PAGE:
To cover the example of "your having done it", remember that the infinitive it essentially timeless and adapts the tense of the main verb. You could say "your having done it was good" simply by:

caritalyas mára né "(lit.) your doing it was good"

Tamas Ferencz Mar 19, 2017 (22:14)

+Paul Strack nas mára nin

Tamas Ferencz Mar 19, 2017 (22:21)

Nevertheless it is good for thought what +Robert Reynolds​had touched upon, namely that to what extent can a Q imperfect participle function as a noun (if at all). Can a ppl like tuluvaila "that which is to come" function as a noun for "future" the same way as it does, e. g. in Hungarian?

Paul Strack Mar 19, 2017 (22:39)

Actually, I took another look at PE22/154, and there is an example of using and infinitive phrase as the subject of a sentence:

care mára quí tyare naxa "doing good may cause evil"

Thus I was wrong there. It seems the general infinitive can be used as subject.

As for PE15/155 where Tolkien says that participles can take possessive suffixes, that doesn't mean they suddenly become nouns. I think they still remain adjectival.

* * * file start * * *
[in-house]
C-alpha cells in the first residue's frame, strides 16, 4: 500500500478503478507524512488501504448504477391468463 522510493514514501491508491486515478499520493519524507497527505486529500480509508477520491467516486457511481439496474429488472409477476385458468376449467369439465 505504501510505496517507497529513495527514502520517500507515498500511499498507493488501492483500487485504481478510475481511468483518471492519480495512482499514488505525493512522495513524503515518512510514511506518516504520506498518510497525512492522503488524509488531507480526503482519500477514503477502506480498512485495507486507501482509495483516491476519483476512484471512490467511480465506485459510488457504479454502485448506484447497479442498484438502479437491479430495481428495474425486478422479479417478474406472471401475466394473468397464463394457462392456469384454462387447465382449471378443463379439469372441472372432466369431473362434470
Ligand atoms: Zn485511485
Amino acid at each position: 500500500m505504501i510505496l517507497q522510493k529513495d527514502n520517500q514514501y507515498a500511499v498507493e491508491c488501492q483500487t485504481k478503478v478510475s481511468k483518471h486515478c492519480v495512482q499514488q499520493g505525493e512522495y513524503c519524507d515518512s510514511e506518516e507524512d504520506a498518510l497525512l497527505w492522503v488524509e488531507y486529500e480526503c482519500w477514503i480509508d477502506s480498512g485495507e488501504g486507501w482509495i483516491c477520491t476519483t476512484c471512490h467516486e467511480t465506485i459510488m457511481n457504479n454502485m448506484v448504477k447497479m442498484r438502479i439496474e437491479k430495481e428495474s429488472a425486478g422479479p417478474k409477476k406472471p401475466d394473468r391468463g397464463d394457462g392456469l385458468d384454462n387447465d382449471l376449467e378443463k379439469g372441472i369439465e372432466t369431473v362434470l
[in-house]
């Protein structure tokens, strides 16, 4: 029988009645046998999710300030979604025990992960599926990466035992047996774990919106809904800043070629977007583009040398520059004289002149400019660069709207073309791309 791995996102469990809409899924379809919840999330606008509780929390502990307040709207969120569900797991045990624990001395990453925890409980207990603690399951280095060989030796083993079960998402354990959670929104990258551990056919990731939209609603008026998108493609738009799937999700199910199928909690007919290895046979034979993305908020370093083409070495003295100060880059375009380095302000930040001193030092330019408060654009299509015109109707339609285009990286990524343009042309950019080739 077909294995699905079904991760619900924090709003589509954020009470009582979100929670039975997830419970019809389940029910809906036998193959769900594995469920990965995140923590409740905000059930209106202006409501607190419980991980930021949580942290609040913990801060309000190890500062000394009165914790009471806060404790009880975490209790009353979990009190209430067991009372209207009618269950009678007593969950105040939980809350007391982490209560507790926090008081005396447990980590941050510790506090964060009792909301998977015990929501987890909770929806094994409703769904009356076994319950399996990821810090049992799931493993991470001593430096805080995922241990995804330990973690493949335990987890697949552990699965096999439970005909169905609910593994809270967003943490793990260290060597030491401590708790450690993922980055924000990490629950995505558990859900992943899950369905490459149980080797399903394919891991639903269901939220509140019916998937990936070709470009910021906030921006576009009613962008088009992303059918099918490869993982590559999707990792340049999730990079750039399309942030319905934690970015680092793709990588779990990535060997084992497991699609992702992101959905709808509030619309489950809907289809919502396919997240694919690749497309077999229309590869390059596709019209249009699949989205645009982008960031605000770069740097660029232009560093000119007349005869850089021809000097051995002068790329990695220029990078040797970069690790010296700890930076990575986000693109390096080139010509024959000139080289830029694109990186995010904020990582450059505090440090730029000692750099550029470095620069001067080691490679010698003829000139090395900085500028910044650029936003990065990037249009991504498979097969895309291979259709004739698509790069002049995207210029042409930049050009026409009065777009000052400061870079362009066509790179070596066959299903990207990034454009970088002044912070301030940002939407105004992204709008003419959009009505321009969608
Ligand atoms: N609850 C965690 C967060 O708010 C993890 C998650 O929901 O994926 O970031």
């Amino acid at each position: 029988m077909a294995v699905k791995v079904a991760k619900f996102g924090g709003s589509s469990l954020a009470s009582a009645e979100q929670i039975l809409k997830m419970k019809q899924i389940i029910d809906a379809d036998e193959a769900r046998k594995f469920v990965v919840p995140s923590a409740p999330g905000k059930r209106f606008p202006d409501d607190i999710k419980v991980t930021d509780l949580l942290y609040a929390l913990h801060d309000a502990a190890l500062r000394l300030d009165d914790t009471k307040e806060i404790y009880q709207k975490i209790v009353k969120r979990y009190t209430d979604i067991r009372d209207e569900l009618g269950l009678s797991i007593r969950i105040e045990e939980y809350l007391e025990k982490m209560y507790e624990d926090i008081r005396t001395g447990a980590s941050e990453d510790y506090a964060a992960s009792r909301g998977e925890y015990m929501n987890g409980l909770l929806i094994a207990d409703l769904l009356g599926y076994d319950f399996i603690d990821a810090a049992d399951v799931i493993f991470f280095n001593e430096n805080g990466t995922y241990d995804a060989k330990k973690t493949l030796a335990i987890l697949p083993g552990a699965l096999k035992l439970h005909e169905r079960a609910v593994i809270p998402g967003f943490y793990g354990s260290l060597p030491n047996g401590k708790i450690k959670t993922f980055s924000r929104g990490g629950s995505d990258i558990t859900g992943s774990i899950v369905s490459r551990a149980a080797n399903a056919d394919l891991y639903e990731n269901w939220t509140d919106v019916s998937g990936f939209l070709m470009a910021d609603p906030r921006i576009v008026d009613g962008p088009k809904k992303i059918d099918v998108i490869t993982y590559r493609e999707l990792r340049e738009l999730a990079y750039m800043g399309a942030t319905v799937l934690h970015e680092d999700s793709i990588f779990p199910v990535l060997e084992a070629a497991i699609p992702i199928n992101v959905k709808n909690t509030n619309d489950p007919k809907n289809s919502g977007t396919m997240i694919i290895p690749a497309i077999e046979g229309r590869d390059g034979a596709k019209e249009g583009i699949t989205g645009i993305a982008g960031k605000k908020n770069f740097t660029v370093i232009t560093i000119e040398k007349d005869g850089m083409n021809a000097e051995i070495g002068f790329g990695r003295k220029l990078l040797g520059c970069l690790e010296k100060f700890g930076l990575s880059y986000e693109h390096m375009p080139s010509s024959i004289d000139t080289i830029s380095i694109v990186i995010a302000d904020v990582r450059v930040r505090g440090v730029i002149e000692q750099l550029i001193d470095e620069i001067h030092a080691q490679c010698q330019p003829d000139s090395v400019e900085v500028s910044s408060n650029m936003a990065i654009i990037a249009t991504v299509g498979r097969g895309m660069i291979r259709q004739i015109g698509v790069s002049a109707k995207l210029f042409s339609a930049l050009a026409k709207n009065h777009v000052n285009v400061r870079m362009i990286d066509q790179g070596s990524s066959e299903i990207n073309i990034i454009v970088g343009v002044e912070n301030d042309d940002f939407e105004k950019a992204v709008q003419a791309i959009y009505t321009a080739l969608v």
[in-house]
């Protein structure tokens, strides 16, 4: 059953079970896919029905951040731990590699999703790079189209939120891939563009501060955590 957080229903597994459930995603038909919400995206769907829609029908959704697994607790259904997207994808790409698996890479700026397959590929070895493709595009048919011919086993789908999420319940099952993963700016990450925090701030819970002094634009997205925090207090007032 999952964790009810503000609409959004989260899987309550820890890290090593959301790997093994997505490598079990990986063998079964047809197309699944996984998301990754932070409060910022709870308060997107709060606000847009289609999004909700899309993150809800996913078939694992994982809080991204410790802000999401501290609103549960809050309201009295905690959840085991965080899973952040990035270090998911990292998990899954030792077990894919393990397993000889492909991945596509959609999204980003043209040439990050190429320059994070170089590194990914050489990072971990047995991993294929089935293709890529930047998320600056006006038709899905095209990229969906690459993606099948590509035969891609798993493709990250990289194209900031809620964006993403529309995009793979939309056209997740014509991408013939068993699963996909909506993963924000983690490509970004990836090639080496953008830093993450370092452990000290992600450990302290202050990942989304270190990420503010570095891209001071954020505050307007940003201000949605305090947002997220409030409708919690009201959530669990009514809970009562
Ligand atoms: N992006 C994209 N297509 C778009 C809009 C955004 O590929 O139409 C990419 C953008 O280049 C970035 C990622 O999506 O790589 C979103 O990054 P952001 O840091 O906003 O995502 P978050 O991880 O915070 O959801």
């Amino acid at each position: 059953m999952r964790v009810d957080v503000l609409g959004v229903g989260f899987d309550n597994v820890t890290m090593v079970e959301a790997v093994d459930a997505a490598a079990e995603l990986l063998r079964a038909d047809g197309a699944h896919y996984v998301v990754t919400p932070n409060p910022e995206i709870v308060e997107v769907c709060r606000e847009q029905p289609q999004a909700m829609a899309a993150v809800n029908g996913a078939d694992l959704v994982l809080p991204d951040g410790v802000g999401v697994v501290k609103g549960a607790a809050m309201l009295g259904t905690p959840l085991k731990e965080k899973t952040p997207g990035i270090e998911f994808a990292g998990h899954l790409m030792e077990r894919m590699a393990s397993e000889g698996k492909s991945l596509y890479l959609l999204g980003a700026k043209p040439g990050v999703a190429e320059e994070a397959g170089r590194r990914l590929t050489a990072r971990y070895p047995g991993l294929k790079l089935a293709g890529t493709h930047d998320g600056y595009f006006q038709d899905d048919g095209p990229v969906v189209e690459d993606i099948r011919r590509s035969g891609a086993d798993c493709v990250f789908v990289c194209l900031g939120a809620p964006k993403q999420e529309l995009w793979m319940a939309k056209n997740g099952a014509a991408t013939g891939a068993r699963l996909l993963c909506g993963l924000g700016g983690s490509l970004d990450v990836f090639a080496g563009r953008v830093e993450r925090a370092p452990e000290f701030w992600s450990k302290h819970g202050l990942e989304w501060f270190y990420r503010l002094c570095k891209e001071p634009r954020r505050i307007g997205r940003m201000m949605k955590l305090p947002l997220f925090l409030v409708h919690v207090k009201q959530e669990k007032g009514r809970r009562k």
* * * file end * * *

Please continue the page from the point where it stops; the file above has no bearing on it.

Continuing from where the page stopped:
In theory Tolkien may have meant that the active participle (normally and adjective) may also function like the present participle in English as part of verb phrases: "I was going to the store". Since there are no examples, I'd hesitate to use such a construction.

Robert Reynolds Mar 19, 2017 (22:40)

+Paul Strack That's a nice analysis/breakdown and helpful. I do wonder a little at the end about "the infinitive is essentially timeless and adapts the tense of the main verb" due to an earlier era explanation of the aorist "tense" with other tenses as related by the PE22 editors on page 85 and Tolkien on page 95 and applied to active participles on the top of page 107. In essence, aorist constructs there are timeless in being "purely general" in direct contrast to "action contemporary with that of the main verb". I wonder if this idea survived: at least his related perfective participle ​-nwa suffixed to the aorist stem survived in Galadriel's Lament (vanwa) and perhaps elsewhere. If so, since in the later formulation the ​-ila aorist participle is also used for present tense, how does one express actual time independence from the main verb? I imagine per your insight above that infinitives (including particular) would follow the same rules on timing/tense. I also wonder if the earlier concept of each tense stem being able to function as an infinitive (page 99) survived and, if so, in what way did it evolve? Q is so rich; it is small wonder to me how Tolkien could spend most of his life exploring and developing it.

Björn Fromén Mar 20, 2017 (00:35)

+Robert Reynolds The stem of the present continuous is used as an infinitive in Man cenuva fána cirya métima hrestallo círa ("The Last Ark").